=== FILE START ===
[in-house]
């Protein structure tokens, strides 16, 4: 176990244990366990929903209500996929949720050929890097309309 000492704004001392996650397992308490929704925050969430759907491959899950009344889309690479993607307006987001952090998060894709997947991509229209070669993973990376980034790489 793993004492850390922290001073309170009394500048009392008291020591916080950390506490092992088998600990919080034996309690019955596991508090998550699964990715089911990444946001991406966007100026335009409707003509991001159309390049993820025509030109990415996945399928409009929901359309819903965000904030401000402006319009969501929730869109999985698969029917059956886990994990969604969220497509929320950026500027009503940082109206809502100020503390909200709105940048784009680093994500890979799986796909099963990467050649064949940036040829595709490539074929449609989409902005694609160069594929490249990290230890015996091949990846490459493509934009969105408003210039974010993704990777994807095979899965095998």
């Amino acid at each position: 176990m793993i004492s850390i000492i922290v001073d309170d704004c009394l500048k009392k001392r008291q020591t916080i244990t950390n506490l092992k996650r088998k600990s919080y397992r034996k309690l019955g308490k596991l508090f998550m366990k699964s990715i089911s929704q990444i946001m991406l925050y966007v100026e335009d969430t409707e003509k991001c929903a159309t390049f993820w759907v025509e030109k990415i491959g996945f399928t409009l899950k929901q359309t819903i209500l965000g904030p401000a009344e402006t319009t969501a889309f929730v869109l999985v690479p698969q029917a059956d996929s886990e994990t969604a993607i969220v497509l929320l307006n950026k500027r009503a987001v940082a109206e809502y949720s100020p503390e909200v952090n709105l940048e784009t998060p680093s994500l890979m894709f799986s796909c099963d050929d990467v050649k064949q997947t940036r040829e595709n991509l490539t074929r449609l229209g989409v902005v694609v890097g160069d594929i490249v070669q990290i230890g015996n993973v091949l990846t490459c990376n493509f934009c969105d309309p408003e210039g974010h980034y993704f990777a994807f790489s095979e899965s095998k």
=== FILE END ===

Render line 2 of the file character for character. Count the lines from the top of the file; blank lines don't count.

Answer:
């Protein structure tokens, strides 16, 4: 176990244990366990929903209500996929949720050929890097309309 000492704004001392996650397992308490929704925050969430759907491959899950009344889309690479993607307006987001952090998060894709997947991509229209070669993973990376980034790489 793993004492850390922290001073309170009394500048009392008291020591916080950390506490092992088998600990919080034996309690019955596991508090998550699964990715089911990444946001991406966007100026335009409707003509991001159309390049993820025509030109990415996945399928409009929901359309819903965000904030401000402006319009969501929730869109999985698969029917059956886990994990969604969220497509929320950026500027009503940082109206809502100020503390909200709105940048784009680093994500890979799986796909099963990467050649064949940036040829595709490539074929449609989409902005694609160069594929490249990290230890015996091949990846490459493509934009969105408003210039974010993704990777994807095979899965095998």